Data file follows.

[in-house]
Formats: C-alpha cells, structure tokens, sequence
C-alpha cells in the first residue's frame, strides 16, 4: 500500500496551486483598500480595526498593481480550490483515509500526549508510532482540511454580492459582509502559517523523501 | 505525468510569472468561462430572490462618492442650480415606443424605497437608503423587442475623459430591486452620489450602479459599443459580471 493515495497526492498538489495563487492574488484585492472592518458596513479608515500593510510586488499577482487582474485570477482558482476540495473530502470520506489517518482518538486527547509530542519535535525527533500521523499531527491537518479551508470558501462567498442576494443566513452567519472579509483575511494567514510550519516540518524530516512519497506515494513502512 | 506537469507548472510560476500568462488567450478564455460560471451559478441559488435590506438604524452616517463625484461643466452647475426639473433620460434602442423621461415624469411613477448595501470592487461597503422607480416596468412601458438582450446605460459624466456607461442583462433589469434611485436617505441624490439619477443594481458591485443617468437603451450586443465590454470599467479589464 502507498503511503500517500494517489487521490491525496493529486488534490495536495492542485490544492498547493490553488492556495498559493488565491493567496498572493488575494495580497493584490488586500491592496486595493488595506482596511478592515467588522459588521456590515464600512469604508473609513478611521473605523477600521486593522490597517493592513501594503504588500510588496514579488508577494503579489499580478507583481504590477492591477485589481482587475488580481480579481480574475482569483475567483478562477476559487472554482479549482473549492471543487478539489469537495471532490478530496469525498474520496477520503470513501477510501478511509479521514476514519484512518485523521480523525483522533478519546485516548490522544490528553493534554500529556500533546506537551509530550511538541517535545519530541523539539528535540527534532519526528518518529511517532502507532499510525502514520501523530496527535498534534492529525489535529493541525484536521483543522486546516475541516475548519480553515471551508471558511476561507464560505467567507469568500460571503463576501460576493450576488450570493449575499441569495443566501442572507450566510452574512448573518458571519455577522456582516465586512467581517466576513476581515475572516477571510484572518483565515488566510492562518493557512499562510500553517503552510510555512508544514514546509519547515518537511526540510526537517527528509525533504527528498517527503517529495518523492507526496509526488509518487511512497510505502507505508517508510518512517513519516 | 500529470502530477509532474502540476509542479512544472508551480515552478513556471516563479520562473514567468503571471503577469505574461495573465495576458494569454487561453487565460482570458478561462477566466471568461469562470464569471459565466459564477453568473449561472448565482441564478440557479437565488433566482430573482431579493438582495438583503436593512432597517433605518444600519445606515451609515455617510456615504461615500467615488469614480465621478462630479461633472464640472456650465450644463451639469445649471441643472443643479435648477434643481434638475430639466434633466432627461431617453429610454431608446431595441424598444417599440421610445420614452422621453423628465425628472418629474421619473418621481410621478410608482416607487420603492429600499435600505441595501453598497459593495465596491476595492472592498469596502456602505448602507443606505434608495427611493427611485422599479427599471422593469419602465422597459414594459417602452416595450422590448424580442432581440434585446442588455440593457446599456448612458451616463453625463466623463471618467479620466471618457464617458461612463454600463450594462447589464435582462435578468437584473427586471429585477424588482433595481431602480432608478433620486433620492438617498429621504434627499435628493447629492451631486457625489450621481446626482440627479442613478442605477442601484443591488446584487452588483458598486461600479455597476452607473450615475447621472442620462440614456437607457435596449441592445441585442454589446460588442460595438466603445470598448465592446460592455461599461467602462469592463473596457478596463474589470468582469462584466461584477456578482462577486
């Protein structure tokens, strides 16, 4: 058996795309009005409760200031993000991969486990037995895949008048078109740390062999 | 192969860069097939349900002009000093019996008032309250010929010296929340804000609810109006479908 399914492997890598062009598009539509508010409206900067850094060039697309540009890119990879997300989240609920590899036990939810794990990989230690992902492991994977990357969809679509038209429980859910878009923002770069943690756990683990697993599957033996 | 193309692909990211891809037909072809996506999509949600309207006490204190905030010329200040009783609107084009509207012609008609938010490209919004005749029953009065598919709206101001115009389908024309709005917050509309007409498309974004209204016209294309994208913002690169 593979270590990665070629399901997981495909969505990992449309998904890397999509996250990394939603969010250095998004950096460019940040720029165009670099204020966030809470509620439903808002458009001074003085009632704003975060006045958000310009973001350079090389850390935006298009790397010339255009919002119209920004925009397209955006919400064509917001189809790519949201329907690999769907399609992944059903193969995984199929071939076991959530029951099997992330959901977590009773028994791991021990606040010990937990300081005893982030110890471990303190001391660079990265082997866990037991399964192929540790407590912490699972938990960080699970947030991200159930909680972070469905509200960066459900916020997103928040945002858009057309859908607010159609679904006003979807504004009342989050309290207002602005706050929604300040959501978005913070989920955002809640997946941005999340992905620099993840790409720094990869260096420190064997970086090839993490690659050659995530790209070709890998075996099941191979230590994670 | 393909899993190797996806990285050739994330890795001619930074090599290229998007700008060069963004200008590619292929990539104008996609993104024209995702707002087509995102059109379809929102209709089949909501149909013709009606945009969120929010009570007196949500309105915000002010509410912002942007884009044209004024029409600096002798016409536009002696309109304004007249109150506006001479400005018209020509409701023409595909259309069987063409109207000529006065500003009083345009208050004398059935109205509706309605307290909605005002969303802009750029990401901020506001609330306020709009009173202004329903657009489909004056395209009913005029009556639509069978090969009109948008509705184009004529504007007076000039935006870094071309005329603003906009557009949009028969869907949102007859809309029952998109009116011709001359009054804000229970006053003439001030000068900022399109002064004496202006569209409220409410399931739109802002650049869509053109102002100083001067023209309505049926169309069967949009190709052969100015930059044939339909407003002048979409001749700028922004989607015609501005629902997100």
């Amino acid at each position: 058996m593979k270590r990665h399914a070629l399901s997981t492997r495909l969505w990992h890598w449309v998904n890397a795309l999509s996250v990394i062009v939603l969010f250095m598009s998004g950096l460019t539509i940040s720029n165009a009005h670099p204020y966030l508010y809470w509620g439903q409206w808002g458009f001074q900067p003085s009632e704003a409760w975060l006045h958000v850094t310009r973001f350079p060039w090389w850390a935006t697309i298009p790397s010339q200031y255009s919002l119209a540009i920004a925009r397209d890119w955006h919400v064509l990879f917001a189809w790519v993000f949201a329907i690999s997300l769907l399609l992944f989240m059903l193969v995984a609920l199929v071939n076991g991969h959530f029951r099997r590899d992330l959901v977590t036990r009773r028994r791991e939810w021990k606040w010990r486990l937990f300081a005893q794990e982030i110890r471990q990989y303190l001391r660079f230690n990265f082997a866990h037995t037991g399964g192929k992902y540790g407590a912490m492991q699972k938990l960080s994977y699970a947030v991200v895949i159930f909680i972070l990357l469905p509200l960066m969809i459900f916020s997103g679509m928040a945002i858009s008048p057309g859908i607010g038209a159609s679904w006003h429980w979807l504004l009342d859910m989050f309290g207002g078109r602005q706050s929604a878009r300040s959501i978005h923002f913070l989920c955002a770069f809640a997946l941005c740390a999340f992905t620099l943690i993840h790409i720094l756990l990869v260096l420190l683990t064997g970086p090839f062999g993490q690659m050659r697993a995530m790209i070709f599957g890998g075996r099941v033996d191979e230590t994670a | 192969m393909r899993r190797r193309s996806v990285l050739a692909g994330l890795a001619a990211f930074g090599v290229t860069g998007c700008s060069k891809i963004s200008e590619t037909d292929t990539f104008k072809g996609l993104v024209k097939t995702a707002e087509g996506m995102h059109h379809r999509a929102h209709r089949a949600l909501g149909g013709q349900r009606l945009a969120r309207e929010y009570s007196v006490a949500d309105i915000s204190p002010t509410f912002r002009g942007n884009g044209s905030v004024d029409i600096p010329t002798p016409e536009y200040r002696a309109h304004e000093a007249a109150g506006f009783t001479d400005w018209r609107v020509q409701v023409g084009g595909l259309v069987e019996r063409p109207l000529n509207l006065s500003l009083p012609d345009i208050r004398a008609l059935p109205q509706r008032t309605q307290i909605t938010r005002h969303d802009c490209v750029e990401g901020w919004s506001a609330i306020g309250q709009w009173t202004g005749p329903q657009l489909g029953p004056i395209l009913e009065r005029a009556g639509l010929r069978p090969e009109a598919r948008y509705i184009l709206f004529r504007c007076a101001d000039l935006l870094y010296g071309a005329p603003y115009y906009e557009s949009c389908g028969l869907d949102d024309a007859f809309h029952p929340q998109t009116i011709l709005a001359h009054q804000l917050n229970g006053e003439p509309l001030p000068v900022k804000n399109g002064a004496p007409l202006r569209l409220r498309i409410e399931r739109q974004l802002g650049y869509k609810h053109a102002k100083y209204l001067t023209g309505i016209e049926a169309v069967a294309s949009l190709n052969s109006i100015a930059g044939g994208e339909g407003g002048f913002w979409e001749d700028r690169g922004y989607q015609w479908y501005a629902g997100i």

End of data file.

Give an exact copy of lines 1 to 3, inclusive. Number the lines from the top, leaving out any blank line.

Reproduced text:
[in-house]
Formats: C-alpha cells, structure tokens, sequence
C-alpha cells in the first residue's frame, strides 16, 4: 500500500496551486483598500480595526498593481480550490483515509500526549508510532482540511454580492459582509502559517523523501 | 505525468510569472468561462430572490462618492442650480415606443424605497437608503423587442475623459430591486452620489450602479459599443459580471 493515495497526492498538489495563487492574488484585492472592518458596513479608515500593510510586488499577482487582474485570477482558482476540495473530502470520506489517518482518538486527547509530542519535535525527533500521523499531527491537518479551508470558501462567498442576494443566513452567519472579509483575511494567514510550519516540518524530516512519497506515494513502512 | 506537469507548472510560476500568462488567450478564455460560471451559478441559488435590506438604524452616517463625484461643466452647475426639473433620460434602442423621461415624469411613477448595501470592487461597503422607480416596468412601458438582450446605460459624466456607461442583462433589469434611485436617505441624490439619477443594481458591485443617468437603451450586443465590454470599467479589464 502507498503511503500517500494517489487521490491525496493529486488534490495536495492542485490544492498547493490553488492556495498559493488565491493567496498572493488575494495580497493584490488586500491592496486595493488595506482596511478592515467588522459588521456590515464600512469604508473609513478611521473605523477600521486593522490597517493592513501594503504588500510588496514579488508577494503579489499580478507583481504590477492591477485589481482587475488580481480579481480574475482569483475567483478562477476559487472554482479549482473549492471543487478539489469537495471532490478530496469525498474520496477520503470513501477510501478511509479521514476514519484512518485523521480523525483522533478519546485516548490522544490528553493534554500529556500533546506537551509530550511538541517535545519530541523539539528535540527534532519526528518518529511517532502507532499510525502514520501523530496527535498534534492529525489535529493541525484536521483543522486546516475541516475548519480553515471551508471558511476561507464560505467567507469568500460571503463576501460576493450576488450570493449575499441569495443566501442572507450566510452574512448573518458571519455577522456582516465586512467581517466576513476581515475572516477571510484572518483565515488566510492562518493557512499562510500553517503552510510555512508544514514546509519547515518537511526540510526537517527528509525533504527528498517527503517529495518523492507526496509526488509518487511512497510505502507505508517508510518512517513519516 | 500529470502530477509532474502540476509542479512544472508551480515552478513556471516563479520562473514567468503571471503577469505574461495573465495576458494569454487561453487565460482570458478561462477566466471568461469562470464569471459565466459564477453568473449561472448565482441564478440557479437565488433566482430573482431579493438582495438583503436593512432597517433605518444600519445606515451609515455617510456615504461615500467615488469614480465621478462630479461633472464640472456650465450644463451639469445649471441643472443643479435648477434643481434638475430639466434633466432627461431617453429610454431608446431595441424598444417599440421610445420614452422621453423628465425628472418629474421619473418621481410621478410608482416607487420603492429600499435600505441595501453598497459593495465596491476595492472592498469596502456602505448602507443606505434608495427611493427611485422599479427599471422593469419602465422597459414594459417602452416595450422590448424580442432581440434585446442588455440593457446599456448612458451616463453625463466623463471618467479620466471618457464617458461612463454600463450594462447589464435582462435578468437584473427586471429585477424588482433595481431602480432608478433620486433620492438617498429621504434627499435628493447629492451631486457625489450621481446626482440627479442613478442605477442601484443591488446584487452588483458598486461600479455597476452607473450615475447621472442620462440614456437607457435596449441592445441585442454589446460588442460595438466603445470598448465592446460592455461599461467602462469592463473596457478596463474589470468582469462584466461584477456578482462577486